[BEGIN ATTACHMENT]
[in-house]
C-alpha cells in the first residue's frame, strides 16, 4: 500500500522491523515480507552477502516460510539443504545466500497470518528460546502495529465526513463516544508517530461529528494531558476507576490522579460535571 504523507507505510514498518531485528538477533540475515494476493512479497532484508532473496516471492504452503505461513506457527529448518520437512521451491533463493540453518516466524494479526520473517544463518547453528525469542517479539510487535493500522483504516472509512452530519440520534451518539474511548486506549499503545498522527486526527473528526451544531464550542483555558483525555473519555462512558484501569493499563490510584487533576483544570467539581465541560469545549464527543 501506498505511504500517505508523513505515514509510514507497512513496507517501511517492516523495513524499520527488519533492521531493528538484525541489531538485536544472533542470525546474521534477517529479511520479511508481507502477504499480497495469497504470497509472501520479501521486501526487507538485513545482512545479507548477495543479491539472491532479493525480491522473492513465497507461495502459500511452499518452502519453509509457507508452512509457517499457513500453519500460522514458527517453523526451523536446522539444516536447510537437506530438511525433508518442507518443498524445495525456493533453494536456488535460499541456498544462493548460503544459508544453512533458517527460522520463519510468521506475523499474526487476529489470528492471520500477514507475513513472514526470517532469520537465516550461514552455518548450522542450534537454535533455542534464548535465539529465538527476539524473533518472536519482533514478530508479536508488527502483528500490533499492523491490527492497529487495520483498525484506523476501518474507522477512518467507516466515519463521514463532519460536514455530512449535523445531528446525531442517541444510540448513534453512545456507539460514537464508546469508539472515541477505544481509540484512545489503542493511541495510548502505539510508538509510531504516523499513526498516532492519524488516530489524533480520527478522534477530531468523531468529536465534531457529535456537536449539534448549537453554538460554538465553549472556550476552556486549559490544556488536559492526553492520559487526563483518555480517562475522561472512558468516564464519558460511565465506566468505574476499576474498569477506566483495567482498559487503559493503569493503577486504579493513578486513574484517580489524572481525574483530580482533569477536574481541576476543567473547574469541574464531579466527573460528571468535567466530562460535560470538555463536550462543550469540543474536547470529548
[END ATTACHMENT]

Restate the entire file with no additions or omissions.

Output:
[in-house]
C-alpha cells in the first residue's frame, strides 16, 4: 500500500522491523515480507552477502516460510539443504545466500497470518528460546502495529465526513463516544508517530461529528494531558476507576490522579460535571 504523507507505510514498518531485528538477533540475515494476493512479497532484508532473496516471492504452503505461513506457527529448518520437512521451491533463493540453518516466524494479526520473517544463518547453528525469542517479539510487535493500522483504516472509512452530519440520534451518539474511548486506549499503545498522527486526527473528526451544531464550542483555558483525555473519555462512558484501569493499563490510584487533576483544570467539581465541560469545549464527543 501506498505511504500517505508523513505515514509510514507497512513496507517501511517492516523495513524499520527488519533492521531493528538484525541489531538485536544472533542470525546474521534477517529479511520479511508481507502477504499480497495469497504470497509472501520479501521486501526487507538485513545482512545479507548477495543479491539472491532479493525480491522473492513465497507461495502459500511452499518452502519453509509457507508452512509457517499457513500453519500460522514458527517453523526451523536446522539444516536447510537437506530438511525433508518442507518443498524445495525456493533453494536456488535460499541456498544462493548460503544459508544453512533458517527460522520463519510468521506475523499474526487476529489470528492471520500477514507475513513472514526470517532469520537465516550461514552455518548450522542450534537454535533455542534464548535465539529465538527476539524473533518472536519482533514478530508479536508488527502483528500490533499492523491490527492497529487495520483498525484506523476501518474507522477512518467507516466515519463521514463532519460536514455530512449535523445531528446525531442517541444510540448513534453512545456507539460514537464508546469508539472515541477505544481509540484512545489503542493511541495510548502505539510508538509510531504516523499513526498516532492519524488516530489524533480520527478522534477530531468523531468529536465534531457529535456537536449539534448549537453554538460554538465553549472556550476552556486549559490544556488536559492526553492520559487526563483518555480517562475522561472512558468516564464519558460511565465506566468505574476499576474498569477506566483495567482498559487503559493503569493503577486504579493513578486513574484517580489524572481525574483530580482533569477536574481541576476543567473547574469541574464531579466527573460528571468535567466530562460535560470538555463536550462543550469540543474536547470529548